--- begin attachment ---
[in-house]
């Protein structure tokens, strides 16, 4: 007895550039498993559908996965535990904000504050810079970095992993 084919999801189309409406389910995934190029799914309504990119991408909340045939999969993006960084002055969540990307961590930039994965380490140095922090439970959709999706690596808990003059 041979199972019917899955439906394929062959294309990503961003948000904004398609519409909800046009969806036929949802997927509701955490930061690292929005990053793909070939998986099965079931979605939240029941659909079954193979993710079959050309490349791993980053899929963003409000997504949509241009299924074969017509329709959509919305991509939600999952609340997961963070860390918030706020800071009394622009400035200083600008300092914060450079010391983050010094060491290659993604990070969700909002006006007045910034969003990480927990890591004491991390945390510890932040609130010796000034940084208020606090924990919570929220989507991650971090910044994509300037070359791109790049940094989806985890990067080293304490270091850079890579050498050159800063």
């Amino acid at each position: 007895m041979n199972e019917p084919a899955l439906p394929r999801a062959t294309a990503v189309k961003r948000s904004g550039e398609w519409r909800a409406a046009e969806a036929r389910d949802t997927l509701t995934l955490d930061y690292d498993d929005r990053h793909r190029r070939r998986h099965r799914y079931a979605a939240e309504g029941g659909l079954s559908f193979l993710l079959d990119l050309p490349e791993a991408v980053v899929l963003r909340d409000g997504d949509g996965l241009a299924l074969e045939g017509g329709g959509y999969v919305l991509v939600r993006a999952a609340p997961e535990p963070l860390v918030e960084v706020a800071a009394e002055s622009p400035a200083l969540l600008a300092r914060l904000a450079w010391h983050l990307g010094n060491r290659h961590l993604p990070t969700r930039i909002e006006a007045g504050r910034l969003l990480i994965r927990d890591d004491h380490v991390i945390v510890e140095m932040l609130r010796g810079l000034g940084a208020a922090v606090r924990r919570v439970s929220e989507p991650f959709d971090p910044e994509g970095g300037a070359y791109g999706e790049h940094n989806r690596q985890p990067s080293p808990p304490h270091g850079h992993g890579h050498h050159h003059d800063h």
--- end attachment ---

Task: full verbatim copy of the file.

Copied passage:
[in-house]
């Protein structure tokens, strides 16, 4: 007895550039498993559908996965535990904000504050810079970095992993 084919999801189309409406389910995934190029799914309504990119991408909340045939999969993006960084002055969540990307961590930039994965380490140095922090439970959709999706690596808990003059 041979199972019917899955439906394929062959294309990503961003948000904004398609519409909800046009969806036929949802997927509701955490930061690292929005990053793909070939998986099965079931979605939240029941659909079954193979993710079959050309490349791993980053899929963003409000997504949509241009299924074969017509329709959509919305991509939600999952609340997961963070860390918030706020800071009394622009400035200083600008300092914060450079010391983050010094060491290659993604990070969700909002006006007045910034969003990480927990890591004491991390945390510890932040609130010796000034940084208020606090924990919570929220989507991650971090910044994509300037070359791109790049940094989806985890990067080293304490270091850079890579050498050159800063």
């Amino acid at each position: 007895m041979n199972e019917p084919a899955l439906p394929r999801a062959t294309a990503v189309k961003r948000s904004g550039e398609w519409r909800a409406a046009e969806a036929r389910d949802t997927l509701t995934l955490d930061y690292d498993d929005r990053h793909r190029r070939r998986h099965r799914y079931a979605a939240e309504g029941g659909l079954s559908f193979l993710l079959d990119l050309p490349e791993a991408v980053v899929l963003r909340d409000g997504d949509g996965l241009a299924l074969e045939g017509g329709g959509y999969v919305l991509v939600r993006a999952a609340p997961e535990p963070l860390v918030e960084v706020a800071a009394e002055s622009p400035a200083l969540l600008a300092r914060l904000a450079w010391h983050l990307g010094n060491r290659h961590l993604p990070t969700r930039i909002e006006a007045g504050r910034l969003l990480i994965r927990d890591d004491h380490v991390i945390v510890e140095m932040l609130r010796g810079l000034g940084a208020a922090v606090r924990r919570v439970s929220e989507p991650f959709d971090p910044e994509g970095g300037a070359y791109g999706e790049h940094n989806r690596q985890p990067s080293p808990p304490h270091g850079h992993g890579h050498h050159h003059d800063h």